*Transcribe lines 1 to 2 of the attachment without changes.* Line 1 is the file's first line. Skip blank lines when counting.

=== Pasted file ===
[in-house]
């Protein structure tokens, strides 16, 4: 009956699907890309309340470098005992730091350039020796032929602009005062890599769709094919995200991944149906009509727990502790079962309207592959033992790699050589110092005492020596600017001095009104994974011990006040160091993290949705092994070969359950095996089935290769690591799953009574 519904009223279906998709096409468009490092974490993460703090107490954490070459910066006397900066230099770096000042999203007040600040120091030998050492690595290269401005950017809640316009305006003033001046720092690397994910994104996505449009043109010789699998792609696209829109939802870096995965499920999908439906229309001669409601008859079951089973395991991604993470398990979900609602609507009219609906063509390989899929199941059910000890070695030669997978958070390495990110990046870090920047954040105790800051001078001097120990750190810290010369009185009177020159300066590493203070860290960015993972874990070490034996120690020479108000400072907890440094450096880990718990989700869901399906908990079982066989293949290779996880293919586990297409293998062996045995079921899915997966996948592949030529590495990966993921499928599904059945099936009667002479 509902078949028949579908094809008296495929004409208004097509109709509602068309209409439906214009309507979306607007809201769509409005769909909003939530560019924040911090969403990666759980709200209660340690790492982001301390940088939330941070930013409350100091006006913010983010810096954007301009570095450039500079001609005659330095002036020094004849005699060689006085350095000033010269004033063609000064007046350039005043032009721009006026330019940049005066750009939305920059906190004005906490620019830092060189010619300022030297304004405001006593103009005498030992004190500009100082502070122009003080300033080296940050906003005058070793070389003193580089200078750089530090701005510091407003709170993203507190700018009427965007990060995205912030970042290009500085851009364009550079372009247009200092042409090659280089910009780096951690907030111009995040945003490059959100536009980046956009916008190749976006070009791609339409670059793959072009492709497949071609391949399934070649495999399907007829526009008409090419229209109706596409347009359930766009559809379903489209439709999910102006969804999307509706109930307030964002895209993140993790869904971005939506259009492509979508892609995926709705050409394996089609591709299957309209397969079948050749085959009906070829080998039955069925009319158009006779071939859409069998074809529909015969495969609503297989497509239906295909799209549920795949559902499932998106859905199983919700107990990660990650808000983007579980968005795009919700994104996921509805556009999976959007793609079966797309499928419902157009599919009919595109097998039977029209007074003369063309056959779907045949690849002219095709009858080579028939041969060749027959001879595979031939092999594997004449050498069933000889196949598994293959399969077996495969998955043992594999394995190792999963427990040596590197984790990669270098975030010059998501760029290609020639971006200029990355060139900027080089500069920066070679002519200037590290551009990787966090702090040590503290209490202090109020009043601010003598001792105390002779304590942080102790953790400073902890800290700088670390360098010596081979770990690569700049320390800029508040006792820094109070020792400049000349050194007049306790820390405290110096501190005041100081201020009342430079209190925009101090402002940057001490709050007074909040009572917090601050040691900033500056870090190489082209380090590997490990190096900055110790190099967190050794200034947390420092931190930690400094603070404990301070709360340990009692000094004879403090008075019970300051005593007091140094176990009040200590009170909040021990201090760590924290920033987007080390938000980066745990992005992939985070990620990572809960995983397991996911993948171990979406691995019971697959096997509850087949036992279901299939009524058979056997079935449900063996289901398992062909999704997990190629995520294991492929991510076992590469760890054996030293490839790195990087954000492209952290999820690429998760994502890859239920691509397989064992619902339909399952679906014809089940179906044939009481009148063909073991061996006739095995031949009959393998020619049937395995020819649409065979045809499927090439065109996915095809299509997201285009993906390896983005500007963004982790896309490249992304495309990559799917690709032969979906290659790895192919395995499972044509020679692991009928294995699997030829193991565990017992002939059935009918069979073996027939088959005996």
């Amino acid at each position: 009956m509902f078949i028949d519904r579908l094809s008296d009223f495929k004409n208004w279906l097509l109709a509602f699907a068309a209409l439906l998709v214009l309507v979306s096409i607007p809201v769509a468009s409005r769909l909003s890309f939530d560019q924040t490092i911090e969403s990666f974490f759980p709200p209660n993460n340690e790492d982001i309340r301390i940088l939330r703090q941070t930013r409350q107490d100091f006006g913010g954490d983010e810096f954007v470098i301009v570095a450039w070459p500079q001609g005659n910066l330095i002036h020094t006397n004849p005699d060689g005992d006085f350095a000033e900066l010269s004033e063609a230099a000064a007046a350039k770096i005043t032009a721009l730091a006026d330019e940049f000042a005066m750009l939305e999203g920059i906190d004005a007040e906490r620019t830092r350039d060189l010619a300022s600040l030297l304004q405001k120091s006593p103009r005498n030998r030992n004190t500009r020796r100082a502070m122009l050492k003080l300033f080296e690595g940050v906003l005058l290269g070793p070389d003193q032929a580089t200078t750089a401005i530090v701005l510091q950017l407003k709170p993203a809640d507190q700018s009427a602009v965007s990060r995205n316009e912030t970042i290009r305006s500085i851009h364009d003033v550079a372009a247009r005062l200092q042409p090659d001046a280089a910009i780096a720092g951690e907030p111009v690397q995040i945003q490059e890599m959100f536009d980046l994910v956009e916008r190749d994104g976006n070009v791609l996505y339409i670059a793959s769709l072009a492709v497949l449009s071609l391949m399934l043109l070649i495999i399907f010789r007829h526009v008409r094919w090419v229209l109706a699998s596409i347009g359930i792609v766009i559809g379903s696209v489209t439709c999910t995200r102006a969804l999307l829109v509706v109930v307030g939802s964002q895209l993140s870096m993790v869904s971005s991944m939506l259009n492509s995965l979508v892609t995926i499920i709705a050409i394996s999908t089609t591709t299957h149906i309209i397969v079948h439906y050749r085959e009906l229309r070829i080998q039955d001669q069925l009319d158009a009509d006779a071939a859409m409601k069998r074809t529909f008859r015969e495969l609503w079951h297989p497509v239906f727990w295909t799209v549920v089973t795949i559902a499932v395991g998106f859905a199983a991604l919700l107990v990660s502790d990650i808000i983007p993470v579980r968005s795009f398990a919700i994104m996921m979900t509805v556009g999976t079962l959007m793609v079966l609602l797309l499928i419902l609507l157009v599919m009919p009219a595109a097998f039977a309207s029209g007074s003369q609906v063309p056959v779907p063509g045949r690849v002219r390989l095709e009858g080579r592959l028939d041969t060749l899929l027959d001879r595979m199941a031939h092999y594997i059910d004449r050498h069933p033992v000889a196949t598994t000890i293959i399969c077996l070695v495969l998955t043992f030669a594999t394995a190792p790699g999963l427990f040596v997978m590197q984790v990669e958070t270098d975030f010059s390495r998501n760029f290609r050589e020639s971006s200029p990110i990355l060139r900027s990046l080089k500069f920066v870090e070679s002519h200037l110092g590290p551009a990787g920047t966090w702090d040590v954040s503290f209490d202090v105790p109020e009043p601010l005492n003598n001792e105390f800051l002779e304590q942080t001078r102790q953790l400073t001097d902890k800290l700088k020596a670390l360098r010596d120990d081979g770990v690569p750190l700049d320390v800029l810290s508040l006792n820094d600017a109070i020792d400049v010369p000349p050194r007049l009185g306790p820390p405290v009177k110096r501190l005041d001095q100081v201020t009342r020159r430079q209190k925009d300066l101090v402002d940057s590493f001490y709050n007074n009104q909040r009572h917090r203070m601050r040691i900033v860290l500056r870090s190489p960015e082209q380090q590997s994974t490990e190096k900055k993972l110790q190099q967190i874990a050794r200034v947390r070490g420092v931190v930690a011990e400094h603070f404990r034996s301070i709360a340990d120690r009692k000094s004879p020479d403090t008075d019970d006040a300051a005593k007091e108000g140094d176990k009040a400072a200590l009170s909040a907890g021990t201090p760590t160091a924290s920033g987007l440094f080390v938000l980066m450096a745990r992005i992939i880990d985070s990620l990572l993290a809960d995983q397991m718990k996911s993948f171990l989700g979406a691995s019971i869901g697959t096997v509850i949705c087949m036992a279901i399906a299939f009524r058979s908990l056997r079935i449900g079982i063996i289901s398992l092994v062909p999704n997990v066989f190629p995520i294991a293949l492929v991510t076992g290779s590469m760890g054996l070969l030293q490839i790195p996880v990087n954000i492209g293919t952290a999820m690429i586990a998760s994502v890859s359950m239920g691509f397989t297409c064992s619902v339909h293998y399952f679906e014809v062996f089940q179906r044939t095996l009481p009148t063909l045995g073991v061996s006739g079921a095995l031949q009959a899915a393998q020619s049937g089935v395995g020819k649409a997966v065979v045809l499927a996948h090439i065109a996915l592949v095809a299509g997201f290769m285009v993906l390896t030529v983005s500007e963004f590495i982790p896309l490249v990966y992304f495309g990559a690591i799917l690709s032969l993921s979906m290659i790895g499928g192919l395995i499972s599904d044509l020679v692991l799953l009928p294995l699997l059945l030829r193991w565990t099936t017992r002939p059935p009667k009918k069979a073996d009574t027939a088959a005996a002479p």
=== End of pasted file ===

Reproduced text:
[in-house]
């Protein structure tokens, strides 16, 4: 009956699907890309309340470098005992730091350039020796032929602009005062890599769709094919995200991944149906009509727990502790079962309207592959033992790699050589110092005492020596600017001095009104994974011990006040160091993290949705092994070969359950095996089935290769690591799953009574 519904009223279906998709096409468009490092974490993460703090107490954490070459910066006397900066230099770096000042999203007040600040120091030998050492690595290269401005950017809640316009305006003033001046720092690397994910994104996505449009043109010789699998792609696209829109939802870096995965499920999908439906229309001669409601008859079951089973395991991604993470398990979900609602609507009219609906063509390989899929199941059910000890070695030669997978958070390495990110990046870090920047954040105790800051001078001097120990750190810290010369009185009177020159300066590493203070860290960015993972874990070490034996120690020479108000400072907890440094450096880990718990989700869901399906908990079982066989293949290779996880293919586990297409293998062996045995079921899915997966996948592949030529590495990966993921499928599904059945099936009667002479 509902078949028949579908094809008296495929004409208004097509109709509602068309209409439906214009309507979306607007809201769509409005769909909003939530560019924040911090969403990666759980709200209660340690790492982001301390940088939330941070930013409350100091006006913010983010810096954007301009570095450039500079001609005659330095002036020094004849005699060689006085350095000033010269004033063609000064007046350039005043032009721009006026330019940049005066750009939305920059906190004005906490620019830092060189010619300022030297304004405001006593103009005498030992004190500009100082502070122009003080300033080296940050906003005058070793070389003193580089200078750089530090701005510091407003709170993203507190700018009427965007990060995205912030970042290009500085851009364009550079372009247009200092042409090659280089910009780096951690907030111009995040945003490059959100536009980046956009916008190749976006070009791609339409670059793959072009492709497949071609391949399934070649495999399907007829526009008409090419229209109706596409347009359930766009559809379903489209439709999910102006969804999307509706109930307030964002895209993140993790869904971005939506259009492509979508892609995926709705050409394996089609591709299957309209397969079948050749085959009906070829080998039955069925009319158009006779071939859409069998074809529909015969495969609503297989497509239906295909799209549920795949559902499932998106859905199983919700107990990660990650808000983007579980968005795009919700994104996921509805556009999976959007793609079966797309499928419902157009599919009919595109097998039977029209007074003369063309056959779907045949690849002219095709009858080579028939041969060749027959001879595979031939092999594997004449050498069933000889196949598994293959399969077996495969998955043992594999394995190792999963427990040596590197984790990669270098975030010059998501760029290609020639971006200029990355060139900027080089500069920066070679002519200037590290551009990787966090702090040590503290209490202090109020009043601010003598001792105390002779304590942080102790953790400073902890800290700088670390360098010596081979770990690569700049320390800029508040006792820094109070020792400049000349050194007049306790820390405290110096501190005041100081201020009342430079209190925009101090402002940057001490709050007074909040009572917090601050040691900033500056870090190489082209380090590997490990190096900055110790190099967190050794200034947390420092931190930690400094603070404990301070709360340990009692000094004879403090008075019970300051005593007091140094176990009040200590009170909040021990201090760590924290920033987007080390938000980066745990992005992939985070990620990572809960995983397991996911993948171990979406691995019971697959096997509850087949036992279901299939009524058979056997079935449900063996289901398992062909999704997990190629995520294991492929991510076992590469760890054996030293490839790195990087954000492209952290999820690429998760994502890859239920691509397989064992619902339909399952679906014809089940179906044939009481009148063909073991061996006739095995031949009959393998020619049937395995020819649409065979045809499927090439065109996915095809299509997201285009993906390896983005500007963004982790896309490249992304495309990559799917690709032969979906290659790895192919395995499972044509020679692991009928294995699997030829193991565990017992002939059935009918069979073996027939088959005996």